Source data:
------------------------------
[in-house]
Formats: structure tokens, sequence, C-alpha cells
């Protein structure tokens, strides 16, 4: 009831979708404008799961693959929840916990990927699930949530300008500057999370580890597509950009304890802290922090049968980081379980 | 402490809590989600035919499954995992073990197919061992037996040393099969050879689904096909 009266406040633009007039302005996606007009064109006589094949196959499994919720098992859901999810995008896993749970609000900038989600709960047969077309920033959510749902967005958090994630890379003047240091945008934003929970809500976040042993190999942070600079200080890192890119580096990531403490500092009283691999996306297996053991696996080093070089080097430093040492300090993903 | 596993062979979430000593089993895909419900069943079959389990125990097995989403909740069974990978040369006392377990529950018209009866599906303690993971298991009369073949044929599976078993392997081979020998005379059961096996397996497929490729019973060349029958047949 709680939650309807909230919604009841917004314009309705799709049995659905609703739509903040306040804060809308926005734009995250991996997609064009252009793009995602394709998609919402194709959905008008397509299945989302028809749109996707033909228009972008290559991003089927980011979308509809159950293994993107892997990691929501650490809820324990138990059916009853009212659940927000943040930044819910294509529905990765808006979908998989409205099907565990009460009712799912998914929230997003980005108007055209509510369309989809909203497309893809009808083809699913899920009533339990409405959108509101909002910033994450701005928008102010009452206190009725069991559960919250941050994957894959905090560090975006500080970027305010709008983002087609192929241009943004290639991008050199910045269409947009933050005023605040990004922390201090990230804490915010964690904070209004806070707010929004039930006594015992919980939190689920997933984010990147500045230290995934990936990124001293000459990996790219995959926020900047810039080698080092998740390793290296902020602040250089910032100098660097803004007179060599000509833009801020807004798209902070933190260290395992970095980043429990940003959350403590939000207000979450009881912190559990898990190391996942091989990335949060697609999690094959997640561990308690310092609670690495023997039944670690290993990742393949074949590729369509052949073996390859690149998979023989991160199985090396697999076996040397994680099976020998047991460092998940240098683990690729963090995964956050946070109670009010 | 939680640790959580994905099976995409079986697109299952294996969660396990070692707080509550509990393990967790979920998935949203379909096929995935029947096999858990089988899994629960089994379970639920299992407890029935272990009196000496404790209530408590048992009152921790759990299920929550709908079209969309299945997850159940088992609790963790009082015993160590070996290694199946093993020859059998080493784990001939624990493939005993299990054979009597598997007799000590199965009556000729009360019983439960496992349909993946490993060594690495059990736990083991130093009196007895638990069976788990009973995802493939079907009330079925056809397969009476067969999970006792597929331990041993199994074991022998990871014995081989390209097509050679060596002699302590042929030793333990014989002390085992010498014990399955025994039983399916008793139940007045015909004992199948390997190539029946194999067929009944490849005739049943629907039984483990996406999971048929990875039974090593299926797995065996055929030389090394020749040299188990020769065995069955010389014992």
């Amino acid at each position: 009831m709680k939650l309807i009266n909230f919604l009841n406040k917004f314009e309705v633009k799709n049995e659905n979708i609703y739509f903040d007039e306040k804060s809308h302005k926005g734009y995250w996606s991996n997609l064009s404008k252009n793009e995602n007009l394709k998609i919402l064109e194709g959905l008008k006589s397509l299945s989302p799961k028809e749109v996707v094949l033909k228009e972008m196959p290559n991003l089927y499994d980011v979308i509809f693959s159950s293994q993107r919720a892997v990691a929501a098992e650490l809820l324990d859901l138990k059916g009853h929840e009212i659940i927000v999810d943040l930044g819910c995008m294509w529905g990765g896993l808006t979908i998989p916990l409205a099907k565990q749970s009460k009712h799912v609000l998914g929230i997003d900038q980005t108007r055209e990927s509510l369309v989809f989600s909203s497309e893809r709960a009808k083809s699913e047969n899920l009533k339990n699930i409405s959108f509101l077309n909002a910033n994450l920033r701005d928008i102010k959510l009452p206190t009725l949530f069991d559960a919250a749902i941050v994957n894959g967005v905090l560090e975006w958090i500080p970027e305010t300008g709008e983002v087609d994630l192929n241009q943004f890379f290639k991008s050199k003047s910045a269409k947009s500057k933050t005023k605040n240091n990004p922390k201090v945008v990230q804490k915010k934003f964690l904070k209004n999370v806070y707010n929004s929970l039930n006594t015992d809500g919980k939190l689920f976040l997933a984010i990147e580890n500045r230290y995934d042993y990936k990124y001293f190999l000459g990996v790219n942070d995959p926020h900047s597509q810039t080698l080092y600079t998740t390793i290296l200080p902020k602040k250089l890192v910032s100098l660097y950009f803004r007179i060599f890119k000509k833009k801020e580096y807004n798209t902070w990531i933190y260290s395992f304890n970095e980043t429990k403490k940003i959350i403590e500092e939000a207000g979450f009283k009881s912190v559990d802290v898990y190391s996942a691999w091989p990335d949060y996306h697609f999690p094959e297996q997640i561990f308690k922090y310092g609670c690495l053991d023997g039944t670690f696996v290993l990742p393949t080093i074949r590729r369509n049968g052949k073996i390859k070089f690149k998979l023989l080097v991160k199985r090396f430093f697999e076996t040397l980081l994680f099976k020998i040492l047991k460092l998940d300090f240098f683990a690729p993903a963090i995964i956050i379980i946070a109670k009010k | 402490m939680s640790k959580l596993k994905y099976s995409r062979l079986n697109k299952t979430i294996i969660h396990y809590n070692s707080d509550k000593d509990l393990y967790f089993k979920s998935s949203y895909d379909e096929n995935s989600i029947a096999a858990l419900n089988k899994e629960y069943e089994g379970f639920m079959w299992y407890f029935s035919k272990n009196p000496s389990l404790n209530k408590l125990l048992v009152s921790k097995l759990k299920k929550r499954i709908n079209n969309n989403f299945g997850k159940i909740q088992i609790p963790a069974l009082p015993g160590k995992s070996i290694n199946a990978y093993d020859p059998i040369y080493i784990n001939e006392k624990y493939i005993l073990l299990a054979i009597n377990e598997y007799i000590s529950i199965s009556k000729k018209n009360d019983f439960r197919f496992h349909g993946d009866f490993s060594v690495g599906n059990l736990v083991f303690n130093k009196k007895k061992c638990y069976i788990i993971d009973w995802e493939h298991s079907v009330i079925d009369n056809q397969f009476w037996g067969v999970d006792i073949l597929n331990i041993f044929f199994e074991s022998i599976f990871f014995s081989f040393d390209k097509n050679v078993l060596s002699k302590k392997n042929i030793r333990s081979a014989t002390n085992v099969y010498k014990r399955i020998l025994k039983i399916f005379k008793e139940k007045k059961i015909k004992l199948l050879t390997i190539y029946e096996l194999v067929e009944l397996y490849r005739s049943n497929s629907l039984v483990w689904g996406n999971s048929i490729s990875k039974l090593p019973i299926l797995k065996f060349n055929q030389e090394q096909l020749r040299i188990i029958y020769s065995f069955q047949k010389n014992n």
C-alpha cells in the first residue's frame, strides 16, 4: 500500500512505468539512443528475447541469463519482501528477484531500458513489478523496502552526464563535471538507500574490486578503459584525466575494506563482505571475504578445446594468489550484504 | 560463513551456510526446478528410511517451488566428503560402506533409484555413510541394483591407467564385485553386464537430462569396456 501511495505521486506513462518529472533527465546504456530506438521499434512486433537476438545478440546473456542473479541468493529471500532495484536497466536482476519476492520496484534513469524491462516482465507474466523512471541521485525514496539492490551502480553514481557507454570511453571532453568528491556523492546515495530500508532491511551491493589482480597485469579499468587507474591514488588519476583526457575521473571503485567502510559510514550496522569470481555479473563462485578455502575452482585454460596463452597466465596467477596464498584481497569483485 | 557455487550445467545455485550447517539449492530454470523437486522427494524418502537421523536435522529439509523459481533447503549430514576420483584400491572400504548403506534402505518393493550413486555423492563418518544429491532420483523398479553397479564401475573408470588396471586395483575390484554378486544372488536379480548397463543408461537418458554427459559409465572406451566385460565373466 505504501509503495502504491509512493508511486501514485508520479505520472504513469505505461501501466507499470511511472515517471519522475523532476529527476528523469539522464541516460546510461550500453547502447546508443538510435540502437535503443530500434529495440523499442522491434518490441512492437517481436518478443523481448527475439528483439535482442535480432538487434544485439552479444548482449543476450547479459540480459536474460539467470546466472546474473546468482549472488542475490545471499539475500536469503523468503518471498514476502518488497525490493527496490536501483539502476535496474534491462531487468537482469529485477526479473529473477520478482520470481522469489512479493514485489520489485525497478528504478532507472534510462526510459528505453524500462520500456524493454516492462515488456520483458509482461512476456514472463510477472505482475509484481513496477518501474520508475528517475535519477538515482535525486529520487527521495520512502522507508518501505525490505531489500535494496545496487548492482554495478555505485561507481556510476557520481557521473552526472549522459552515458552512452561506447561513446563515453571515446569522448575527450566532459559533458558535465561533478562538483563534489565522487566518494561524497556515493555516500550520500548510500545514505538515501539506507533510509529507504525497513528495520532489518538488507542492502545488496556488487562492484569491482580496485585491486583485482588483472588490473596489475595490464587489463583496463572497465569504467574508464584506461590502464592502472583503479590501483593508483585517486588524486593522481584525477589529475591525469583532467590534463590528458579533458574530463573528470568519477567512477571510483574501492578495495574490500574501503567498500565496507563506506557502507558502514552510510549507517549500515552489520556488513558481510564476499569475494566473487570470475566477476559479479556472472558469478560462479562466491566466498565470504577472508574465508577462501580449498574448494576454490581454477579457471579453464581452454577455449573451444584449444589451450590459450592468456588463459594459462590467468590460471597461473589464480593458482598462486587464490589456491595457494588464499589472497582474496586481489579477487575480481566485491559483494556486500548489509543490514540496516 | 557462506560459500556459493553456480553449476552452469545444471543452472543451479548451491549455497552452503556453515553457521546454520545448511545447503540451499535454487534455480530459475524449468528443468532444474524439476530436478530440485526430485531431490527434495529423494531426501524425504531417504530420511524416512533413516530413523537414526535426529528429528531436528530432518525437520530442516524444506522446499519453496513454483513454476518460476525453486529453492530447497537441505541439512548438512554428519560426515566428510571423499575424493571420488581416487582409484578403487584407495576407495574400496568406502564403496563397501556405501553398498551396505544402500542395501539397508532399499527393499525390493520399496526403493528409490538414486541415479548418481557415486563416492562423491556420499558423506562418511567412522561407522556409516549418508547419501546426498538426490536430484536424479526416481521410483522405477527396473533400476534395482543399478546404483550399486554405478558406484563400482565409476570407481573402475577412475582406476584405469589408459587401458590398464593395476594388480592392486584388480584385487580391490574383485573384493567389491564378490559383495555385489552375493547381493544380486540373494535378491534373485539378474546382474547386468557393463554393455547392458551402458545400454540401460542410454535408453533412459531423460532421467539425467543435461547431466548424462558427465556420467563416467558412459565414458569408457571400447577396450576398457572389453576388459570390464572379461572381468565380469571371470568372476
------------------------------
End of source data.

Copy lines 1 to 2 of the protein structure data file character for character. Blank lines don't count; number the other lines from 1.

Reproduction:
[in-house]
Formats: structure tokens, sequence, C-alpha cells